The second phase of California's ban on artificial trans fats was set to take effect January 1, meaning restaurants must stop using oil with trans fat for cake batter, donuts and other items.
California became the first U.S. state to ban artificial trans fat in restaurants when it enacted the law in July 2008, and the first phase of the law took effect January 1 last year and included a ban on trans fats in oil, shortening and margarine used in spreads or for frying.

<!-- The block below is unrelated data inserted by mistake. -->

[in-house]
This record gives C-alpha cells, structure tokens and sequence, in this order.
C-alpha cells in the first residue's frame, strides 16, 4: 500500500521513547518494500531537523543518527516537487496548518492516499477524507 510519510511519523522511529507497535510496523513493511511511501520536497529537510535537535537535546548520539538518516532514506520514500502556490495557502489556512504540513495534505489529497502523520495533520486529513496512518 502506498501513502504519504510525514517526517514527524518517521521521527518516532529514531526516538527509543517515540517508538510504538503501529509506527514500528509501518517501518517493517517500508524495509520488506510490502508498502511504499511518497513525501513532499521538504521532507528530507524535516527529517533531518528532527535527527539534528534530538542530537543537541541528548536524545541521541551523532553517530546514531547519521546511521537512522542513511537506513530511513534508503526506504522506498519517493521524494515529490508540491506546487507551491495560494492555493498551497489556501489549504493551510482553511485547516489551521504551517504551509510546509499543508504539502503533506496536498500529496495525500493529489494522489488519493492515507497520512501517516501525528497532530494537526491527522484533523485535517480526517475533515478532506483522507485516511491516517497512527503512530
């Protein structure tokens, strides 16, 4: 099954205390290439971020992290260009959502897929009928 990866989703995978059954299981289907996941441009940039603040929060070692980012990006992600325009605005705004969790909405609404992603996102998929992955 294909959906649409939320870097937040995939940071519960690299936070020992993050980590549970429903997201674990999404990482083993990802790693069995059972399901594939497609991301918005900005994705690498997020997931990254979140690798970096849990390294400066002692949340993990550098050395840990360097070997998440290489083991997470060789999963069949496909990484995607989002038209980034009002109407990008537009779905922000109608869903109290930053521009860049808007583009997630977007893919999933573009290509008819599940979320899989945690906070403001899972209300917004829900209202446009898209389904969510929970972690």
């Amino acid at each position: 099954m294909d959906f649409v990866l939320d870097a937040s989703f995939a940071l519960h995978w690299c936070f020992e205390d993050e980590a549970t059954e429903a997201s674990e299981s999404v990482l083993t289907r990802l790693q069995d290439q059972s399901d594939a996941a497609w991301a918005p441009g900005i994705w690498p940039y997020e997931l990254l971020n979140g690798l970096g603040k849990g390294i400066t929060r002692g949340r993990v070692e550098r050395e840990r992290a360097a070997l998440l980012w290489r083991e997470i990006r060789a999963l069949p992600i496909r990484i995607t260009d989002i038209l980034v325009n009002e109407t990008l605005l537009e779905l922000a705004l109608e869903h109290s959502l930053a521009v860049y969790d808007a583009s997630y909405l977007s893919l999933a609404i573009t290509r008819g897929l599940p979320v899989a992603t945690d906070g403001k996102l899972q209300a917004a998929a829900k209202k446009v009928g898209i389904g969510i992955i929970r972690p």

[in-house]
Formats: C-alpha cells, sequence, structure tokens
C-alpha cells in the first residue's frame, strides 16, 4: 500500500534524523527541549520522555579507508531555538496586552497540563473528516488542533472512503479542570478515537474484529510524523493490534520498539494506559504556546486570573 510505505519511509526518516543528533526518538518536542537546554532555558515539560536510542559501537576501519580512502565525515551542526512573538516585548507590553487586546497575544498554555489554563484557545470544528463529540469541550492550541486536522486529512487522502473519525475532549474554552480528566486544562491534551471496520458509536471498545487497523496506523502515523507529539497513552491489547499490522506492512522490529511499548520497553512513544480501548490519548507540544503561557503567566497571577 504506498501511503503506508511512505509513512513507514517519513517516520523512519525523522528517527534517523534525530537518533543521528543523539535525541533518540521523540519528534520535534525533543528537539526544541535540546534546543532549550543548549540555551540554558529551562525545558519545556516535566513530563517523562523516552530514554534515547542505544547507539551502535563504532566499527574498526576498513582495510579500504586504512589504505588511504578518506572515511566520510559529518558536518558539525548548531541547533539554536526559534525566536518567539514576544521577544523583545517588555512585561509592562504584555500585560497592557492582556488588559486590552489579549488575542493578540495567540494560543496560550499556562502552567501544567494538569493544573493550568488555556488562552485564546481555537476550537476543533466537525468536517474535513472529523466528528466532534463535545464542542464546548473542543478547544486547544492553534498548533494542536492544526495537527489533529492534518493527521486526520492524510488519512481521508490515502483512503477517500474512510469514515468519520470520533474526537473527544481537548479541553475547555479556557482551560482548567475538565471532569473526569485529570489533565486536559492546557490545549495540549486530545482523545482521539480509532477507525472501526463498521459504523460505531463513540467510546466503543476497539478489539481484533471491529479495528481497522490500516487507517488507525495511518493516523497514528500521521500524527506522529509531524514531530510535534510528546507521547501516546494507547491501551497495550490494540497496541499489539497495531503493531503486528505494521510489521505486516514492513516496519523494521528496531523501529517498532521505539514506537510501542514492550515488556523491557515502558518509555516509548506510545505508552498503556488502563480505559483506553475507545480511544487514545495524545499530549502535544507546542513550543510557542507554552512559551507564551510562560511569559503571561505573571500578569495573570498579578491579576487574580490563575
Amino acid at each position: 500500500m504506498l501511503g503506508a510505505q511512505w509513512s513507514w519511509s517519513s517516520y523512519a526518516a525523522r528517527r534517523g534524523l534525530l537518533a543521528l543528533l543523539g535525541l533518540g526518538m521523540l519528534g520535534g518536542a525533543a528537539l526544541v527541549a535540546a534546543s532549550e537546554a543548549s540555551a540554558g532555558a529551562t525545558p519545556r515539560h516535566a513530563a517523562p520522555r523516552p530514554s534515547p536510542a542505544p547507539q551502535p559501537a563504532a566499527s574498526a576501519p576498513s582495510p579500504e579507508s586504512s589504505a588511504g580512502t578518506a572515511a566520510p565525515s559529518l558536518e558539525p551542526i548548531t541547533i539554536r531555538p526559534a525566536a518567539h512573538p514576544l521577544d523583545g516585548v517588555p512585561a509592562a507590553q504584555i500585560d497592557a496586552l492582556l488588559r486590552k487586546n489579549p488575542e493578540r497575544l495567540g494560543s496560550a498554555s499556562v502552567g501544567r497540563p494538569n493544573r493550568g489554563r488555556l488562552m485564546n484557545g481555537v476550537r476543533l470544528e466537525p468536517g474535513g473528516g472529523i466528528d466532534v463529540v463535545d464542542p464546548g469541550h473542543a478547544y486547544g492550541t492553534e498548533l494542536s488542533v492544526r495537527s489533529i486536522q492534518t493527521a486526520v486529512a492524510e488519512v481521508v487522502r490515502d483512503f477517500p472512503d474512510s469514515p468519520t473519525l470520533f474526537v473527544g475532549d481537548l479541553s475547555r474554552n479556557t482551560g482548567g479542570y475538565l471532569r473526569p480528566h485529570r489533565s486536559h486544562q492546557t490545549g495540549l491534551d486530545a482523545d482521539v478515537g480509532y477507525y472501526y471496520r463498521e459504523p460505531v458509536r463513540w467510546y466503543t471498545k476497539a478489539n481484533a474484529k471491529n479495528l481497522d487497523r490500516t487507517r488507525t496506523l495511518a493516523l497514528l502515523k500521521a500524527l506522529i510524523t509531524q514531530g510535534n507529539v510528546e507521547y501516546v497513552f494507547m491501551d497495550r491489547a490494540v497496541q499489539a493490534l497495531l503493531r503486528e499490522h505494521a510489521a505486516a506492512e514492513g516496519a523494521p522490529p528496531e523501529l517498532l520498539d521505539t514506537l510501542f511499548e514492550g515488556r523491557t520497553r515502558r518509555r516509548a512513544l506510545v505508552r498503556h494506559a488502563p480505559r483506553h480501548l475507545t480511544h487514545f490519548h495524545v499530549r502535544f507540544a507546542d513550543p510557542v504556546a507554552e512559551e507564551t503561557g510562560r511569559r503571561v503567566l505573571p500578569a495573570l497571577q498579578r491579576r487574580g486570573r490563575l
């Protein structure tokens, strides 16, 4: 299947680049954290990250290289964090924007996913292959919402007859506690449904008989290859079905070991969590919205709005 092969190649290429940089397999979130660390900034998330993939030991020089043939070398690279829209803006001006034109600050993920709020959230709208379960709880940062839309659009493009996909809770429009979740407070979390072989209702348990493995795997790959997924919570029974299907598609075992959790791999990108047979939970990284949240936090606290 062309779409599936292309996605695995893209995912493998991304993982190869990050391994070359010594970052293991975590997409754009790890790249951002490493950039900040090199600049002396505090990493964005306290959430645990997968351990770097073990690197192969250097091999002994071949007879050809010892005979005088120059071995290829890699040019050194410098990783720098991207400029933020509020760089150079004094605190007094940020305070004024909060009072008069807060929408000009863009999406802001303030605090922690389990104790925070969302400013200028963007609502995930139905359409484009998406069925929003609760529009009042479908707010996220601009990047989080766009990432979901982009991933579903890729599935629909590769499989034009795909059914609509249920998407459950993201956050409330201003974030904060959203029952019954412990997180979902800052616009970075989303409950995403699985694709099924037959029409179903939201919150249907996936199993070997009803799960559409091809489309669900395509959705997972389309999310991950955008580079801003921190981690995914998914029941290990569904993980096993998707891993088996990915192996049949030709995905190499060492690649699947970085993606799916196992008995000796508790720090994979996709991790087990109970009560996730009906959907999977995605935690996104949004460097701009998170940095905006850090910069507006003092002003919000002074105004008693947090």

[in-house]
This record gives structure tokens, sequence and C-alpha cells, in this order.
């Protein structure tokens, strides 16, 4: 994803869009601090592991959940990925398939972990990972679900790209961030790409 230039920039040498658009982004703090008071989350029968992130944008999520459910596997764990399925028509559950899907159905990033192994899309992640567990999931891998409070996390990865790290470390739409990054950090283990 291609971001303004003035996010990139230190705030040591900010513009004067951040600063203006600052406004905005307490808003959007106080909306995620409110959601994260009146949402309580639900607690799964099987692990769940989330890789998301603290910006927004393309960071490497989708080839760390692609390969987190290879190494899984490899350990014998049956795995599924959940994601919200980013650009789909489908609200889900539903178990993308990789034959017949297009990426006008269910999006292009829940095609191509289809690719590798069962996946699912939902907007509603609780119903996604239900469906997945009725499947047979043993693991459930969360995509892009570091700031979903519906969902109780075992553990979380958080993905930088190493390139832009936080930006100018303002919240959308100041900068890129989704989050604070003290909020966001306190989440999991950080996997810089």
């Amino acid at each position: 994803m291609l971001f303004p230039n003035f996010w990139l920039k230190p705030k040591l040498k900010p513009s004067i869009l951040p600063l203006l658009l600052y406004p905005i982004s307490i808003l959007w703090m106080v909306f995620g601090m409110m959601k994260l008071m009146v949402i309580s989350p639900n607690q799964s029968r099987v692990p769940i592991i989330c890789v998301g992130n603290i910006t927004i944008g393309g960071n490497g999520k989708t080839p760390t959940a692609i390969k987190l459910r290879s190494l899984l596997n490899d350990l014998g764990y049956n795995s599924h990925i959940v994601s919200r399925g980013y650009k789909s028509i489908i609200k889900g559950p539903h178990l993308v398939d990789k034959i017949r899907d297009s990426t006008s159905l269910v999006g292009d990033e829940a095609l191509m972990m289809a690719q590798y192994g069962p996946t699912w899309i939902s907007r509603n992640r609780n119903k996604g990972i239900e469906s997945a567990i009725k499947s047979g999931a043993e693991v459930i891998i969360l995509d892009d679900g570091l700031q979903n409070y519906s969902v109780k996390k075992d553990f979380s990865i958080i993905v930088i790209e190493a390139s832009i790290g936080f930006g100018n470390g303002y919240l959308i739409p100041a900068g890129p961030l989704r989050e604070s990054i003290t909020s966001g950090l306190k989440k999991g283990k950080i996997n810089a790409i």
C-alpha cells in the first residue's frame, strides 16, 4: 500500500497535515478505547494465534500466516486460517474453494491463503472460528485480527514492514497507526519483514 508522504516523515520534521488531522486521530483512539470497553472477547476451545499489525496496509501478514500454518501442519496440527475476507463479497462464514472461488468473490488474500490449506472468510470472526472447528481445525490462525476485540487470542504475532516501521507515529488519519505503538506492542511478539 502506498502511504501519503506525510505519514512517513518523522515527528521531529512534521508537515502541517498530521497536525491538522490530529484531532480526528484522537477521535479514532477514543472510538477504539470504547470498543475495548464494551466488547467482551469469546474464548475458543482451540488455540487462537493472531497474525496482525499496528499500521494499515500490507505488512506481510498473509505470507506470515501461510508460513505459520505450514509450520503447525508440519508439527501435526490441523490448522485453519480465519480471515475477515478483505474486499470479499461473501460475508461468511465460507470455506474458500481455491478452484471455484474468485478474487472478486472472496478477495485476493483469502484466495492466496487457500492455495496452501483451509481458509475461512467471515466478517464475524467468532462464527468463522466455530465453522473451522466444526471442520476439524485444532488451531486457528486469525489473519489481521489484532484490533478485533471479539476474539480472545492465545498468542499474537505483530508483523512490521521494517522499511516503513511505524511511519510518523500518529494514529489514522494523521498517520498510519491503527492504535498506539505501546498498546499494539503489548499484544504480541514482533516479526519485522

Under the second phase of the ban no food containing 0.5 grams or more of artificial trans fat per serving may be stored, distributed, served by or used in the preparation of any food within a food facility.
The prohibition also applies to the deep frying of yeast dough or cake batter, two items which previously were exempt from the ban.
Restaurants in violation of the ban are subject to a fine of not less than $25 or more than $1,000.